. . His fair offspring, nursed in princely lore, Are coming to attend their father's state

And new-entrusted sceptre. This would seem to prove that it was their first visit to Ludlow, and it is most probable that the Mask had been prepared and learned by the young actors at Harefield, and was presented by them on their arrival at Ludlow castle.

The origin of Comus would appear to have been as follows:- There was a "pleasant conceited comedy,” by the unfortunate George Peele, named The Old Wives Tale, which Lawes probably had read; and it may have struck him that some of the incidents in it might be employed in the construction of the Mask, to be written by Milton, at his request, and to be presented by himself and his young pupils at Ludlow. All perhaps that he proposed was, that, as the lady and her brothers were passing through a wood, on their way, she should be lost, and fall into the power of an enchanter, from which

, she should be delivered by her brothers, and it may be by himself in the character of an attendant spirit. For all the rest, he trusted to the genius of his poetic friend, and well he might trust to it; for the noble poem that thence arose must have amazed himself and every one that heard or read it. As Hallam most justly observes, it "was sufficient to convince any one of taste and feeling, that a great poet had arisen in England, and one partly formed in a different school from his contemporaries.”

If we allow ourselves to be guided by Warton and Todd, we shall detract considerably from Milton's powers of invention, for we shall find nearly all the incidents of Comus in the Old Wives Tale. But, on reading the Play itself, we shall be surprised to see how trifling and how unconnected these incidents are which he is accused of adopting. In fact, we almost doubt if Milton had read the Play at all, or knew any more of its contents than what Lawes told him, who may not even have mentioned it.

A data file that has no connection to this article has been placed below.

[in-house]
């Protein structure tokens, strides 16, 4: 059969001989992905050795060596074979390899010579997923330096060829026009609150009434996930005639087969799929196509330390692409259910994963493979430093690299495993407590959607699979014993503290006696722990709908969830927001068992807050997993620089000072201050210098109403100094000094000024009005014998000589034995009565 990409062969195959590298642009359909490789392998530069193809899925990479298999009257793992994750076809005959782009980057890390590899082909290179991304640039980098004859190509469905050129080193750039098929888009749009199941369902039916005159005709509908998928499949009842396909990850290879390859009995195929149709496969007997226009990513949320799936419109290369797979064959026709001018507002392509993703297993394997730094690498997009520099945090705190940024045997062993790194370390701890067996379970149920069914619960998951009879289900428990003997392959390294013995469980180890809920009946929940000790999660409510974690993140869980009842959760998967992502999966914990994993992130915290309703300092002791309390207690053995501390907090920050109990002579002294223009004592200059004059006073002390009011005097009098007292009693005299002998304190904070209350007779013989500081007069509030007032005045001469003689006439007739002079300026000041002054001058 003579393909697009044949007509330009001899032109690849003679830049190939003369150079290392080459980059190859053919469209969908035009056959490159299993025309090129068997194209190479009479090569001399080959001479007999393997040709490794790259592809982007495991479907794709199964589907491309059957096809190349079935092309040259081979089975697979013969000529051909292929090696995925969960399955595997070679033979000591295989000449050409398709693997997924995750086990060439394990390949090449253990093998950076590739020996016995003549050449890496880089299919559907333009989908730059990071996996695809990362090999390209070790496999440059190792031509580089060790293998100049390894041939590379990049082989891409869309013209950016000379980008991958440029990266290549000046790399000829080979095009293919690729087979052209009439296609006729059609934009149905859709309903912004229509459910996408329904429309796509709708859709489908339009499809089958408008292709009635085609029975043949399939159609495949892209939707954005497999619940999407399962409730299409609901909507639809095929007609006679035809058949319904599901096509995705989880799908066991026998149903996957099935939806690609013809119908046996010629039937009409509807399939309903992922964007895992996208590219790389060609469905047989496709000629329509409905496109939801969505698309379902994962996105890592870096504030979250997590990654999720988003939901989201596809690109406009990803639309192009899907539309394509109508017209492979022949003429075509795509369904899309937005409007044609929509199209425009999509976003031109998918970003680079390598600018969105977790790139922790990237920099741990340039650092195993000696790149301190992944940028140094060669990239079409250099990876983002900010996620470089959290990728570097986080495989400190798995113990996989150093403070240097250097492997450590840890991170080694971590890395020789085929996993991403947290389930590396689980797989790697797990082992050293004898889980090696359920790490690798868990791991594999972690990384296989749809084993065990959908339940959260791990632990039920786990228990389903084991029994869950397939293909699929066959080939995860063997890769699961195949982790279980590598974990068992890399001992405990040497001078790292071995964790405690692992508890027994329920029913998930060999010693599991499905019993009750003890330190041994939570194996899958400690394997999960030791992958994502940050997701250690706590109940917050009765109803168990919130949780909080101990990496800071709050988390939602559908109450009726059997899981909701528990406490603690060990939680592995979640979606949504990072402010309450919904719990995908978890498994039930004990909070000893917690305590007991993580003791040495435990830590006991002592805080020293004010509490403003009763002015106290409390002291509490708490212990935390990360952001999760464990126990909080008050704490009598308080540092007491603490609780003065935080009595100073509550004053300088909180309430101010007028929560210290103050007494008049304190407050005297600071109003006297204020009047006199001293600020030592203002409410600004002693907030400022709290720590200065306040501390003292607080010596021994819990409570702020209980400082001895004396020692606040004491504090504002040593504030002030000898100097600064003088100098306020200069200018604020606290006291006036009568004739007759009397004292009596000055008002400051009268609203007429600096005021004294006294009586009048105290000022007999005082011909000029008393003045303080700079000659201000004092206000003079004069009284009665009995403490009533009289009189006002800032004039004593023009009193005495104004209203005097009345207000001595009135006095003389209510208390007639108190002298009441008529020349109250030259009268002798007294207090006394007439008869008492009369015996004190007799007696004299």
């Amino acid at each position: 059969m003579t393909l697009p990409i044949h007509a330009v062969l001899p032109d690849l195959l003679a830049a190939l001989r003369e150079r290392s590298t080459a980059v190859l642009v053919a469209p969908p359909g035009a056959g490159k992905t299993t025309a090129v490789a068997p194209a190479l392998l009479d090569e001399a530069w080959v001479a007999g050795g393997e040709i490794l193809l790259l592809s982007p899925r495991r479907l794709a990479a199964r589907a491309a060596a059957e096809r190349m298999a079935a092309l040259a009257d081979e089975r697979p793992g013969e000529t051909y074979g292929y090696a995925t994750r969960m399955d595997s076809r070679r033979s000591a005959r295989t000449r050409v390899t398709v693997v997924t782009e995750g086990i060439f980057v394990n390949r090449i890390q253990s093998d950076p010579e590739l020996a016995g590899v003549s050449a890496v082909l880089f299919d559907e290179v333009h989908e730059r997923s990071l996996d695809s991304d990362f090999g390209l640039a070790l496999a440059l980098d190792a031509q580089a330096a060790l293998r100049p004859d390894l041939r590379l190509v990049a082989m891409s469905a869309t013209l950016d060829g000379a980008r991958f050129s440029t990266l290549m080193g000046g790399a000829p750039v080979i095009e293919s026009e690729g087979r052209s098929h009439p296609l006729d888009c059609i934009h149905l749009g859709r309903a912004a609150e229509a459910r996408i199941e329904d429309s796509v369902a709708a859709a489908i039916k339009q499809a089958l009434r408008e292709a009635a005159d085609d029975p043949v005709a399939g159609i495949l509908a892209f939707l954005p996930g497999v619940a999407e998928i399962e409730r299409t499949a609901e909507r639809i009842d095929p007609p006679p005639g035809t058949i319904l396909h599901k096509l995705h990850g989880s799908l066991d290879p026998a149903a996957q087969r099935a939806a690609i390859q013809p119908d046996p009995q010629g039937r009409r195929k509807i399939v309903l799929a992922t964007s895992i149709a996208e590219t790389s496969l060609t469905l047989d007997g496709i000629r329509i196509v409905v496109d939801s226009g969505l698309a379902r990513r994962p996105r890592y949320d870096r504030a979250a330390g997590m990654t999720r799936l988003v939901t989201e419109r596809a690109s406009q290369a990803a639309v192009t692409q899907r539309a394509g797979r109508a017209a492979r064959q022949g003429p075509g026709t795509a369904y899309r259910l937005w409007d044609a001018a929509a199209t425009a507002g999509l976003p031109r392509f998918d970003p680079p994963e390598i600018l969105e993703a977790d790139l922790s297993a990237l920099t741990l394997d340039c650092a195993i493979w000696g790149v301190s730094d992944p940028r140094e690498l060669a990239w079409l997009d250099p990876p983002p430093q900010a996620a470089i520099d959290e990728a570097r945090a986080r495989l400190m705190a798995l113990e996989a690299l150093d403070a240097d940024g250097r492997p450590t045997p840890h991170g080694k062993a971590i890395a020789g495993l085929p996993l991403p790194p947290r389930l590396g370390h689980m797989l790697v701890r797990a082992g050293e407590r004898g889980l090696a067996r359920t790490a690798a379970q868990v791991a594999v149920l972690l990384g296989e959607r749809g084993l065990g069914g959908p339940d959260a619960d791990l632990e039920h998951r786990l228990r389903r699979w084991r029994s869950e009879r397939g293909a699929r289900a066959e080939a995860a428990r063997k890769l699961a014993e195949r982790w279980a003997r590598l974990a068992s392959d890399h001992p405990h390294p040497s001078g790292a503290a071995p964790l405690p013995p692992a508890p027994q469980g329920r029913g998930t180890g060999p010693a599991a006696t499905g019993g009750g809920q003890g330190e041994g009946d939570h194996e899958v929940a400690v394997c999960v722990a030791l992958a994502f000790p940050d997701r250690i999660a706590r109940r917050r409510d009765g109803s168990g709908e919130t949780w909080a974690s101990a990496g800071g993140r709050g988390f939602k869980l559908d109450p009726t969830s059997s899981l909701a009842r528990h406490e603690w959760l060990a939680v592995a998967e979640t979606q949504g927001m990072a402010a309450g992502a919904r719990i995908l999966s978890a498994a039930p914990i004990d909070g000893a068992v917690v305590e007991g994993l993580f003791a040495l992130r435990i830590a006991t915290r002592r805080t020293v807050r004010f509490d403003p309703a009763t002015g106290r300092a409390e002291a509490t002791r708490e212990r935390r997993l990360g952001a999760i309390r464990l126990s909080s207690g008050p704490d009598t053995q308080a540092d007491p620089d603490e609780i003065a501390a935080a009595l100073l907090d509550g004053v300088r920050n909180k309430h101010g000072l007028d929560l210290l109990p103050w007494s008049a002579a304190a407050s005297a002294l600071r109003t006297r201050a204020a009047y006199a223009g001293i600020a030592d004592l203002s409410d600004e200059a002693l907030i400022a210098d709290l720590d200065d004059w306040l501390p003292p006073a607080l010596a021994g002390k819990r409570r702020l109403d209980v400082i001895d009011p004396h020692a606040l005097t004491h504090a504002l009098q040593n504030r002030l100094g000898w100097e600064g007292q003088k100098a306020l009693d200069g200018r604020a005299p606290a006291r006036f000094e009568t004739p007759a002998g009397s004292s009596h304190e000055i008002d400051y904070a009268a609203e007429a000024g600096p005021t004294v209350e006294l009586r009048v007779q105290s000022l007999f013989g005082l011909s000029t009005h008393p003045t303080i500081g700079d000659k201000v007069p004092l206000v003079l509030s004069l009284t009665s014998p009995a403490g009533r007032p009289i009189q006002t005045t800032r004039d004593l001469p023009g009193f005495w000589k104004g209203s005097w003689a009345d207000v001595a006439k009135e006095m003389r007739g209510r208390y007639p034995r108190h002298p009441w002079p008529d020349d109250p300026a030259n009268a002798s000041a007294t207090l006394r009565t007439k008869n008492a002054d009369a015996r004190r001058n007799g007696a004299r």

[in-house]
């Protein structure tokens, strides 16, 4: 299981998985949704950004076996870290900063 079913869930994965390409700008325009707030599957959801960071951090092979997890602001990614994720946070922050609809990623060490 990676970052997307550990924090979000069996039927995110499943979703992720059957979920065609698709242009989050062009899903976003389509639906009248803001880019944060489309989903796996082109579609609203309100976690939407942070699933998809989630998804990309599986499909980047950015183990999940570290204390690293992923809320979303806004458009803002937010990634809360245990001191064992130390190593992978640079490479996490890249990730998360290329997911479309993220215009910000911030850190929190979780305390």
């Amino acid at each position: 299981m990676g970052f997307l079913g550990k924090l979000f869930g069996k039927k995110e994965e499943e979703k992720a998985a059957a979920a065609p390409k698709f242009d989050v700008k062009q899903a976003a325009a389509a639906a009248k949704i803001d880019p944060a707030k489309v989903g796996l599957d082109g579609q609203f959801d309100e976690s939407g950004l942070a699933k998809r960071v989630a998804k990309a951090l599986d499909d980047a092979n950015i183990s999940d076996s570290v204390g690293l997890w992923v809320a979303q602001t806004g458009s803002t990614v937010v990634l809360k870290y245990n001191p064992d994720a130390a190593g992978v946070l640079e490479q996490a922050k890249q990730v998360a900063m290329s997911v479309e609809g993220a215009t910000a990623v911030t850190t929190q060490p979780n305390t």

“This very scarce and curious piece,” says Warton, " exhibits, among other parallel incidents, two Brothers wandering in quest of their Sister, whom an Enchanter had imprisoned. This magician had learned his art from his mother Meroe, as Comus had been instructed by his mother Circe. The Brothers call out on the lady's name, and Echo replies. The Enchanter had given her a potion, which suspends the powers of reason and superinduces oblivion of herself. The Brothers afterwards meet with an Old Man, who is also skilled in magic, and by listening to his soothsaying, they recover their lost Sister. But not till the Enchanter's wreath had been torn from his head, his sword wrested from his hand, a glass broken, and a light extinguished.” Warton, in addition, notices that in the Old Wives Tale, three adventurers are lost in a wood, where they sing a song, hear a dog, and fancy themselves to be near some village. They meet a peasant with a lantern, who invites them to his cottage. His old wife then tells a tale, to pass the time. The personages of the tale appear, of whom the first are two brothers, who are just landed in Albion in search of the Princess their sister, whom an Enchanter in the shape of a dragon had stolen away. A soothsayer enters, with whom they converse about her, and in their search Echo replies to their call. “ They find, too late, that their Sister is under the captivity of a wicked magician, and that she has tasted his cup of oblivion. In the close, after the wreath is torn from the Magician's head, and he is disarmed and killed by a Spirit, in the shape and character of a beautiful page of fifteen years old, she still remains subject to the Magician's enchantment. But in a subsequent scene, the Spirit enters, and declares that the Sister cannot be delivered but by a lady, who is neither maid, wife, nor widow. The Spirit blows a magical horn, and the Lady appears; she dissolves the charm, by breaking a glass and extinguishing a light, as I have before recited. A curtain is withdrawn, and the Sister is seen seated and asleep. She is disenchanted, and restored to her senses, having been spoken to thrice. She then rejoins her two Brothers, with whom she returns home; and the Boy-spirit vanishes under the earth. The magician is here called, "enchanter vile,' as in Comus, v. 907." These resemblances, when thus stated, appear no doubt very close, but still we say, Read the Old Wives Tale, and you will see how really faint they